A palletful of organized criminals has just suffered the worst possible fate imaginable–at least from the vantage point of an ordinary human with access to some kind of means (or even just innate privilege). The fate? To be typecast as tycoons when they’d really prefer to just joust about with their bodacious buddies at their weekly jousting outing. Is that too much to ask? The sunflowers sure don’t think so, no sir. No sir, indeed. Just catch up to that vacant laundry (propelled by propane gas) and hand me that cheddar–while we’re young. The cheddar, however, must be somewhat aged (24 months, or best offer). It will complement the sunflower seeds we’ve sown over the past couple months. That, and the red-berry jelly.
Aw, don’t get all bent out of shape,
Mr. Piece of Paper Man.
I didn’t mean to wrinkle you, honest!
Jeez, quit looking up at me
with that blank expression,
it’s killing me! Death
by a million paper cuts
is to be my fate? I shall instead
jump into an ocean of bees, so
I may avoid such a tedious
and painful end.
I love the bees,
the bees are my friends
now and forever (or at least
until one of our species goes extinct,
which could be any minute now).
They welcome me with open wings
and usher me to their queen,
bragging about the human
they just bagged–at least,
that’s what their elated buzzing
sounds like to me, but I’m no expert
in hive linguistics.
Here’s a thought on thought for you, my beloved captors. Be ye men, aliens, government drones? Ach. In any case, I now share my wealth of conspiratorial knowledge. Turn thine ears upon my candor and weep.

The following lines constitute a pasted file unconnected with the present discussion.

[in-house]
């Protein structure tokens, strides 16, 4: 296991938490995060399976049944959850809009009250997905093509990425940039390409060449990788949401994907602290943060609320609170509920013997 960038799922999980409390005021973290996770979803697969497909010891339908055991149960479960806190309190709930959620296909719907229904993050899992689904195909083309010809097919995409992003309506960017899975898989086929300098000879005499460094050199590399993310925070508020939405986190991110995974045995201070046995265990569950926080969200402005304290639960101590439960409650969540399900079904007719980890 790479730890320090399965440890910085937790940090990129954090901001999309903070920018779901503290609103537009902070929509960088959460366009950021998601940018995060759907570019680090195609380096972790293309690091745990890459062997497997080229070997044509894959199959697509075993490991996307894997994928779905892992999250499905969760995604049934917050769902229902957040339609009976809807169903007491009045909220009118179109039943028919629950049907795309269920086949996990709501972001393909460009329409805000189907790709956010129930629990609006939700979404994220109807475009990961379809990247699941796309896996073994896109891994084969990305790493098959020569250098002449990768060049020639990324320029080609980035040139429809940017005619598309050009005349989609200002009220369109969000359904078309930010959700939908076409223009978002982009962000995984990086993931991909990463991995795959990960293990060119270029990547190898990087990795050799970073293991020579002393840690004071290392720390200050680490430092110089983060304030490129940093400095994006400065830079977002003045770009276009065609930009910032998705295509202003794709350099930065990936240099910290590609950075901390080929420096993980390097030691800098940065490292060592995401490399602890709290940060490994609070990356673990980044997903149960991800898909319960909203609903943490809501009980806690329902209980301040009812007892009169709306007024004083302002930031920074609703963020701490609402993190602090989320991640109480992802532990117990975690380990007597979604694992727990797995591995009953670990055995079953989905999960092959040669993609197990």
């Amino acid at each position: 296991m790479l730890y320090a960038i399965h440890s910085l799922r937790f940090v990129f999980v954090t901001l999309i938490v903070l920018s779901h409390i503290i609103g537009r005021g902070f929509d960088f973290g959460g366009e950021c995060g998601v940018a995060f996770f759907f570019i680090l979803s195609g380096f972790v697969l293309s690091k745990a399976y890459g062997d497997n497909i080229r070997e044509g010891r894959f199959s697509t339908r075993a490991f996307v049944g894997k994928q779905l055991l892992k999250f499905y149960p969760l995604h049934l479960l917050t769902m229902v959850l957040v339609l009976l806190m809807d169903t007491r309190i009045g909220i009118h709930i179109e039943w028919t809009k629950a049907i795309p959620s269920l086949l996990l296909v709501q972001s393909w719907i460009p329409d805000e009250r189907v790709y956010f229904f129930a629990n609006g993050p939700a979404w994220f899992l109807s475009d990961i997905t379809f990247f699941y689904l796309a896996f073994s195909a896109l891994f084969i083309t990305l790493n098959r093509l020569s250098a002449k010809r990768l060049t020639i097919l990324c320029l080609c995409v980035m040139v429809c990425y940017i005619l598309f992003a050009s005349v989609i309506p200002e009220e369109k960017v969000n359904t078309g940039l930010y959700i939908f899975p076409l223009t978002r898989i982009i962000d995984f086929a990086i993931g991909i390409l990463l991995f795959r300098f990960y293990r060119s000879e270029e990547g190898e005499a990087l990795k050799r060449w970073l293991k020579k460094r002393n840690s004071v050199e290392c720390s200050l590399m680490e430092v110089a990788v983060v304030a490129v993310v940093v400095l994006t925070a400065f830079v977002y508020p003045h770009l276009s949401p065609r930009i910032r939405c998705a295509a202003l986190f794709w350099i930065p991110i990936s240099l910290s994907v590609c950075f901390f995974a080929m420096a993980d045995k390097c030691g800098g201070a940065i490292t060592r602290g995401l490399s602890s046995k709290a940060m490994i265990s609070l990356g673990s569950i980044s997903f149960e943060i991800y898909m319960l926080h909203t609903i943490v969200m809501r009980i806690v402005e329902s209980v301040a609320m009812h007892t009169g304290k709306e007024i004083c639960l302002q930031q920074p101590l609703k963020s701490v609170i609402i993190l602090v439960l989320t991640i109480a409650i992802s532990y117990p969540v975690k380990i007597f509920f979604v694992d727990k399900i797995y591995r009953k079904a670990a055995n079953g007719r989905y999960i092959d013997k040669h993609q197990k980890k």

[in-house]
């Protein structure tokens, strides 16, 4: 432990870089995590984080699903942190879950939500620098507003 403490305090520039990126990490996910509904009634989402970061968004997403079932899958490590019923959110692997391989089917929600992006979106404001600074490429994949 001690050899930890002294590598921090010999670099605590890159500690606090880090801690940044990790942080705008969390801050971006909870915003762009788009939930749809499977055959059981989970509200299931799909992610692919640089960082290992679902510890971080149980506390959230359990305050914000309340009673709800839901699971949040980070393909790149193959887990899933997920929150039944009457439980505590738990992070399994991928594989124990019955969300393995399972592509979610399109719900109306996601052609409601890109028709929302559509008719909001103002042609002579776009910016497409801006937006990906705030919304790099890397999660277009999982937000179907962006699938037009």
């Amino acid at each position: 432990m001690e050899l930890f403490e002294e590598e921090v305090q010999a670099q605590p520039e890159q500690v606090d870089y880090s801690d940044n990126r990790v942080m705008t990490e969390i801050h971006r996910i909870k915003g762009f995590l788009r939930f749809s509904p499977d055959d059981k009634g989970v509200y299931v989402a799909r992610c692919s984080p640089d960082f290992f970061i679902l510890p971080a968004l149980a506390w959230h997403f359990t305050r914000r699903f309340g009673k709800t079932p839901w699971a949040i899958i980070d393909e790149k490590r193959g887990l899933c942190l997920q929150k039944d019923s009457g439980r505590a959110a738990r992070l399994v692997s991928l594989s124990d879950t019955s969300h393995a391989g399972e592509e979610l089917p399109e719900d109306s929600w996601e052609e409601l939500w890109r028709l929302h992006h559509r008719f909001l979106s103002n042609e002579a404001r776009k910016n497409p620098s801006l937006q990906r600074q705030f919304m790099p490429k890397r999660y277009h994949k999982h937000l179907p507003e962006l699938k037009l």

I really wish I could use my arms.
Stilted behavior wreaks havoc on the psyche, putting into play a set of circumstances that simply shouldn’t be, irreparably altering what would have been the natural course of events. Of course, since the timeline has shifted, who’s to say that it wasn’t meant to happen that way in the first place? Perhaps each example of stilted behavior is necessary for the history of this world–or plane of existence. Perhaps all behavior is fated to occur just the way it has, does, and will, and we’re unwitting pawns who only think we’re impacting the outcome of things.
Will someone please dim the lights, even for just a minute?
I have to scratch my ankle.
Tan bird on a moonlit knife, scrounging for what seems like confidence or at least a shillelagh to the scapular. Fiddle faddle addles paddle rattles with a temper-mounting groin strategy. Blistering topology steps on a wounded grape, howling towards nothing in specific, tunneling through yankee skulls.
Heather squelching underfoot, we feel bound to our destination, knowing full well it’s spur of the moment. “To the octagonal pumpkin” we staccato through paper bags, this October much drier than usual. The tendency seems to be that of corn flakes crunching their torturers, gaining temporary power.
Every year gives the tenth month 31 days, a chance to bleed infamy, only to sum up with princess-themed classrooms. I’ve always wished that fate were less cruel to the vast majority of the world’s struggling wanderers.
I’ve taken 1,515 steps today, possibly 1,516, walking in place up against the squishy wall.
I really wish I could use my arms.
We come upon a young man torn between what he perceives of “the other” and that omniscient narrator of life who’s commonly referred to as Reality, the amalgamation of infinite facets colliding into an image of total clarity, the entire spectrum condensing itself into a single voice and vision suitable to whichever moment or viewpoint happens to summon it for selfish purposes. Our hero simply needs more time before he may contemplate the oneness of totality, the complete integration of energy and matter that, on the surface, fragments into a myriad of complex differences but ultimately bleeds into homogeneity across the board, across the cosmos. Our hero will learn all this in the next unit of his “Philosophy of Everything” course, assuming he does all the readings and attends every lecture (which has a very low chance of actually occurring, rendering his education on the topic woefully incomplete).
This particular person will–in 98.3% of all observable realities–stubbornly quit his pursuit of higher education and become a beekeeper, so he may develop an immunity to their stings.